If I could only take one knife to work It'd have to be one of my beloved chinese cleavers, my favorite of which is a CCK 1102 with a custom handle.  All knives of this type will eventually spoil a cook but the CCK 1102 is as thin as a good japanese blade and easy to sharpen.

 

A close second would be my Misono UX10 24cm gyuto.  Whatever steel they make these out of is incredible.

post #6 of 16

where is a good place to order online for knives i like the 10inch to 12 inch chef knives,. and decent chef knives you guys suggest

post #7 of 16

ntieu,

 

What do you say you start a thread in the knife forum with your question? We don't want to hijack this one, which is very interesting on its own.

 

There are so many good knives and so many good sellers, you really need to limit the field for us.  

 

Anything you could add about ability to sharpen would be helpful, also whether you're limited to stainless or are willing to use carbon, and give us an idea of your price range.

 

BDL

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post #8 of 16

I pefer stainless steel. my budget is about 120, somethign that will last me and that is sharp...i know there are alot of expensive chef knives out htere,.. i like to use the 10-12 inch chef knives.. i use that to do everything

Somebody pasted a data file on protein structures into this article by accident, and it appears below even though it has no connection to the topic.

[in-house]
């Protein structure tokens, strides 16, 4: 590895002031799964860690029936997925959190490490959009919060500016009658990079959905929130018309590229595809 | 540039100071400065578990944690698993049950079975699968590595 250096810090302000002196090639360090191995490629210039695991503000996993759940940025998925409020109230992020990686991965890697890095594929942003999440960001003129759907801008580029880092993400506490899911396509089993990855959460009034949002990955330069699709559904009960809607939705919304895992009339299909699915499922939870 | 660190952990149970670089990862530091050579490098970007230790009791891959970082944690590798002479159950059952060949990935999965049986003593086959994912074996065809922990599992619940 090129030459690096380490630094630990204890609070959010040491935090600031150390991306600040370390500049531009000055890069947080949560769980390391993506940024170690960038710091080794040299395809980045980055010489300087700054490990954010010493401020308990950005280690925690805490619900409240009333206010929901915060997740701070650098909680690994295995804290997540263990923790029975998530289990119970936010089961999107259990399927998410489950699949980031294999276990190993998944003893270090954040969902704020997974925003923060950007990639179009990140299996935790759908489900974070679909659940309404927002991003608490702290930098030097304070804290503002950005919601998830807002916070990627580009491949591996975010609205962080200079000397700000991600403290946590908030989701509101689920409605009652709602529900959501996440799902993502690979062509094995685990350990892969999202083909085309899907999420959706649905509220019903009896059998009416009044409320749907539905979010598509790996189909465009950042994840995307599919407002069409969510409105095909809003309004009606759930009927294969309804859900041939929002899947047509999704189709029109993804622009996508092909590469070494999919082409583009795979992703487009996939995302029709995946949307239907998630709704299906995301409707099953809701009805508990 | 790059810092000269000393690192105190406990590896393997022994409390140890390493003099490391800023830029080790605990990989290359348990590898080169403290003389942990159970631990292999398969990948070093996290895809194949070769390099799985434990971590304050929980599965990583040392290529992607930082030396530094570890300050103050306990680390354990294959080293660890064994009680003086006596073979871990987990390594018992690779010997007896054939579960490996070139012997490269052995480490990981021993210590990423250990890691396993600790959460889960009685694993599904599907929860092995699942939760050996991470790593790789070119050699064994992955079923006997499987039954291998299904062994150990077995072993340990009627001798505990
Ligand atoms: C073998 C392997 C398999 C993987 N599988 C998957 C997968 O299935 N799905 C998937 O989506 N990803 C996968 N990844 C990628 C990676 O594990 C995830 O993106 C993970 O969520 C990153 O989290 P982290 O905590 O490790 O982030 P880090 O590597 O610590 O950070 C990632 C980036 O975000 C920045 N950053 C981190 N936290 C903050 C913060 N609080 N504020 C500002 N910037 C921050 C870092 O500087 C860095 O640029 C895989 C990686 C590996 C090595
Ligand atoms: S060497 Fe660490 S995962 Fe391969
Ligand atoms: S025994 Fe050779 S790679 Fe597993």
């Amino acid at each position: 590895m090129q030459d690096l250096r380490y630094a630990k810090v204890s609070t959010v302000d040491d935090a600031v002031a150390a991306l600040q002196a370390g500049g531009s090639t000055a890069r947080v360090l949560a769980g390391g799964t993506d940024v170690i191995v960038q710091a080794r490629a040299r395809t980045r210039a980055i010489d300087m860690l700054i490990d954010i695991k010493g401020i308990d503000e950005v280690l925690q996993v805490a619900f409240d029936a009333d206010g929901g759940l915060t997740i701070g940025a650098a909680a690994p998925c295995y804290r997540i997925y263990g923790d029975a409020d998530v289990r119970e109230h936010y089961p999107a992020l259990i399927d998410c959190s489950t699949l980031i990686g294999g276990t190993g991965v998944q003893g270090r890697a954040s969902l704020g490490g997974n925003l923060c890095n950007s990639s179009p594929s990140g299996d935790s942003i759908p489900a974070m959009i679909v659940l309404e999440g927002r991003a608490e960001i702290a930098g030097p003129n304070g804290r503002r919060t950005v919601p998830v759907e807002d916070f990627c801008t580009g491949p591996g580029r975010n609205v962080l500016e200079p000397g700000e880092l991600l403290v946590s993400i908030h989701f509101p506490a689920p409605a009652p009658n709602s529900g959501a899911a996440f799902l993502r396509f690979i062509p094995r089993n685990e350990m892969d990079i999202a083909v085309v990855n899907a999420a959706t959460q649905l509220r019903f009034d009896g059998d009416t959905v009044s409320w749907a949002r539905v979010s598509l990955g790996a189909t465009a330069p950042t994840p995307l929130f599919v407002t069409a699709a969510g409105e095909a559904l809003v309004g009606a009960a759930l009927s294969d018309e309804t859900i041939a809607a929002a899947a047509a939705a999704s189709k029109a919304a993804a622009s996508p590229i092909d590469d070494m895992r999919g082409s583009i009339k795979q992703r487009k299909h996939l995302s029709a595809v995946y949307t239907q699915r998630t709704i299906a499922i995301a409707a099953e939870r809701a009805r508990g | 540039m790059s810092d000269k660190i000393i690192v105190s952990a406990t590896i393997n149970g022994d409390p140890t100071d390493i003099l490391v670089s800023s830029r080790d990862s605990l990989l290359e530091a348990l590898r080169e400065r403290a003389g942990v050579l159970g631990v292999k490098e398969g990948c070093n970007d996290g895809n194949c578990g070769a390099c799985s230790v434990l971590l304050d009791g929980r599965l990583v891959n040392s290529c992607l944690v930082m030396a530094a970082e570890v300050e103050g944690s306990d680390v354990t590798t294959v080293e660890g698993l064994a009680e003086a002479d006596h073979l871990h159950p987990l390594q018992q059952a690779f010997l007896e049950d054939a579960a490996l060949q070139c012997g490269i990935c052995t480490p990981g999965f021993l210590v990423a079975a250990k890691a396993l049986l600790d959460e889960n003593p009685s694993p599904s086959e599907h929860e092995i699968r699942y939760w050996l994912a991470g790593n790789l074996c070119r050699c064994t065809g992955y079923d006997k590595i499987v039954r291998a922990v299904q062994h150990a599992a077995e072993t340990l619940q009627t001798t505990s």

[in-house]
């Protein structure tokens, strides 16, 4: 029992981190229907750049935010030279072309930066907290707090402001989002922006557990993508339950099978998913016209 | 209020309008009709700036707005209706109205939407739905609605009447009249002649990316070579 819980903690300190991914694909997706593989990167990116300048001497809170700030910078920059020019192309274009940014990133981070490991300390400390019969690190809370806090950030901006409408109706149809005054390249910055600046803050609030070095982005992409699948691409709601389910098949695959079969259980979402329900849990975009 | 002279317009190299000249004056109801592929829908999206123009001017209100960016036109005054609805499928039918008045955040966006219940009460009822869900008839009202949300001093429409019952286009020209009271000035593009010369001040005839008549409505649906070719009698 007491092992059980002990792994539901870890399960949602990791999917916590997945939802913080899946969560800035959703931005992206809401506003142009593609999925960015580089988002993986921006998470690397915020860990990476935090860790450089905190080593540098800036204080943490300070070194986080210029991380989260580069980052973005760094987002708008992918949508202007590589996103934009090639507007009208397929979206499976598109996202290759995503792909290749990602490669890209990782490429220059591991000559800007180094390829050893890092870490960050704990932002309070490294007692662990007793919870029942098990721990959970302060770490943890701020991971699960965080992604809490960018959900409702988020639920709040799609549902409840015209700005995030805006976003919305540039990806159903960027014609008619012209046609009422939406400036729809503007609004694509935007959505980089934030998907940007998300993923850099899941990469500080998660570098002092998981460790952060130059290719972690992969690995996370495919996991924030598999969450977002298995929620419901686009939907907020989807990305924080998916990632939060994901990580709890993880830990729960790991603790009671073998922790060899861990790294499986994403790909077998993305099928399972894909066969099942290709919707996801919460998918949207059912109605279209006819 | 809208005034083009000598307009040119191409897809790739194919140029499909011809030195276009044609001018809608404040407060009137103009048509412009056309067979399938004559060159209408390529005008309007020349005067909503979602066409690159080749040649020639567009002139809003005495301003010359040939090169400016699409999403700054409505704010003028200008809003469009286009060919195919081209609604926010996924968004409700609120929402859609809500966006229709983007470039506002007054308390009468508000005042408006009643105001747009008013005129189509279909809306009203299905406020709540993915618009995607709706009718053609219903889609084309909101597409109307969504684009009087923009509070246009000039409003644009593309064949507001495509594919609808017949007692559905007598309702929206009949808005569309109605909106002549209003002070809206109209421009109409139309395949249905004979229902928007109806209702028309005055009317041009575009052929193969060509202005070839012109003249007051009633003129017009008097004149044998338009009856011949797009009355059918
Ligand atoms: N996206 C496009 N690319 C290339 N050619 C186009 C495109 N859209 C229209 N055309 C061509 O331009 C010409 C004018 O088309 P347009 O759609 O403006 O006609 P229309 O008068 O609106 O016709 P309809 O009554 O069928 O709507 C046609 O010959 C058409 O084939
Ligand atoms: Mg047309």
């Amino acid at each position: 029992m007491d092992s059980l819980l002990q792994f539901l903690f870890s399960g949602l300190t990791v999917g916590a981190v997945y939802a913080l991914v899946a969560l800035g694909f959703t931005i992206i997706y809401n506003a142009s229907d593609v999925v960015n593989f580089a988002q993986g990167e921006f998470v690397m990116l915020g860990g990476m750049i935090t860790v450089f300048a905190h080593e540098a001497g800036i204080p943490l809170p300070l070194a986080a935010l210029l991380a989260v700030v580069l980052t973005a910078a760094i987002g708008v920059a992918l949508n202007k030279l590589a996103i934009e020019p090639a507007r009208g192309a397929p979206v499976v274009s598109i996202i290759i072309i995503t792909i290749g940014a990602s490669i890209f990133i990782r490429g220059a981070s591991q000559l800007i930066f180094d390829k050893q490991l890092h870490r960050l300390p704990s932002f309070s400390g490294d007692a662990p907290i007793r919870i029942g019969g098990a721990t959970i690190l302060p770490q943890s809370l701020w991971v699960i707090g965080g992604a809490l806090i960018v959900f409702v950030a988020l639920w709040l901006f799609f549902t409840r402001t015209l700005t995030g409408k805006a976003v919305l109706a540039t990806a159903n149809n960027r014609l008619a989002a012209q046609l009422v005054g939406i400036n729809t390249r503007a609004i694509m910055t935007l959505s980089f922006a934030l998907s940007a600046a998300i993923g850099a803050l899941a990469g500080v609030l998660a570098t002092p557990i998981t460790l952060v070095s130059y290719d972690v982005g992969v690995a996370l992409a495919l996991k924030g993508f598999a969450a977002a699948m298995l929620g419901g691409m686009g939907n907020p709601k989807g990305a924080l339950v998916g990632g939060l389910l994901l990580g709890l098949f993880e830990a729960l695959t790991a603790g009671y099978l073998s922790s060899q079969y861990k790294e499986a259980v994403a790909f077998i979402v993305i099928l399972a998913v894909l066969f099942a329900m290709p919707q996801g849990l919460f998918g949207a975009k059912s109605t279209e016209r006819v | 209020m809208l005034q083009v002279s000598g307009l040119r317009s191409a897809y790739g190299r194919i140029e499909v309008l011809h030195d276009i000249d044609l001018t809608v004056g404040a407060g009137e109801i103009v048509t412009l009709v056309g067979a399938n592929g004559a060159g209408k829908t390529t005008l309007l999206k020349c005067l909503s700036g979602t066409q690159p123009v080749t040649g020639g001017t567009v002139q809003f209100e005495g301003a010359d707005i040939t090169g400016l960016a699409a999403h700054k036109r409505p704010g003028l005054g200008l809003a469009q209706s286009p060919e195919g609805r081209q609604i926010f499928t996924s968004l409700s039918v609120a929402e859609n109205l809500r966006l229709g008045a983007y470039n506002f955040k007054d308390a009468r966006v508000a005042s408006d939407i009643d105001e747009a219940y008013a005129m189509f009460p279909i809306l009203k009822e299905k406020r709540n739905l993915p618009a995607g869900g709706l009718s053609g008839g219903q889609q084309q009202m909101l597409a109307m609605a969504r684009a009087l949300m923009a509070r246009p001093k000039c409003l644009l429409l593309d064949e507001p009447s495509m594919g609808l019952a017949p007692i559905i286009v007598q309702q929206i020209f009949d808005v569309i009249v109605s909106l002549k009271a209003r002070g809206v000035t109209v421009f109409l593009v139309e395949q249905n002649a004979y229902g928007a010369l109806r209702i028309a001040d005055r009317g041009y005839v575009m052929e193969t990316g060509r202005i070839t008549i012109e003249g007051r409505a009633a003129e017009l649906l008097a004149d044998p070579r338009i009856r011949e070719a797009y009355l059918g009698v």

post #9 of 16

I use my hattori kf 9" gyuto for 90% of the time.  The other 10%?  Kitchen shears from mundial.

post #10 of 16

I was given a set of Sabatier knives when I got married (more years ago than I care to admit).  They are STILL great knives!

post #11 of 16

Im thinking of the Misuno UX 10 8.25 inches.. that seems to be a nice knife at 160 or do you guys know any other kinfe that will perform just at good but cheaper please let me know

post #12 of 16

Before buying any big-deal knife, you really should consider how you plan to keep it sharp.  All knives dull eventually -- rather quickly in a pro environment -- and you'll need to establish and maintain your own edge. 

 

While the Misono is a wonderful knife it has some idiosyncracies and is not the best choice for everyone.  It's a very narrow knife, somewhat whippy, and many people find it difficult to sharpen (but not me).  It was an extremely popular choice a few years ago, but not so much anymore.  It's also well out of your stated price range in your preferred sizes (presumably 23 and 27cm).

 

In your stated price range, you might want to consider Misono Moly (widely available), Tojiro DP (widely available), Kakayagi VG-10 (from japanesechefsknifes), and either of the less expensive Togiharus, Inox and Moly (Korin only).   Kakayagi is JCK's proprietary name for a couple of OEM manufactured lines.  Their VG-10 is a lot of knife for the money, and if you don't need a roomy handle (like the Misono has), is certainly the best alloy, has good fit and finish (as Japanese knives go), a decent but smallish handle, and is probably the best vallue.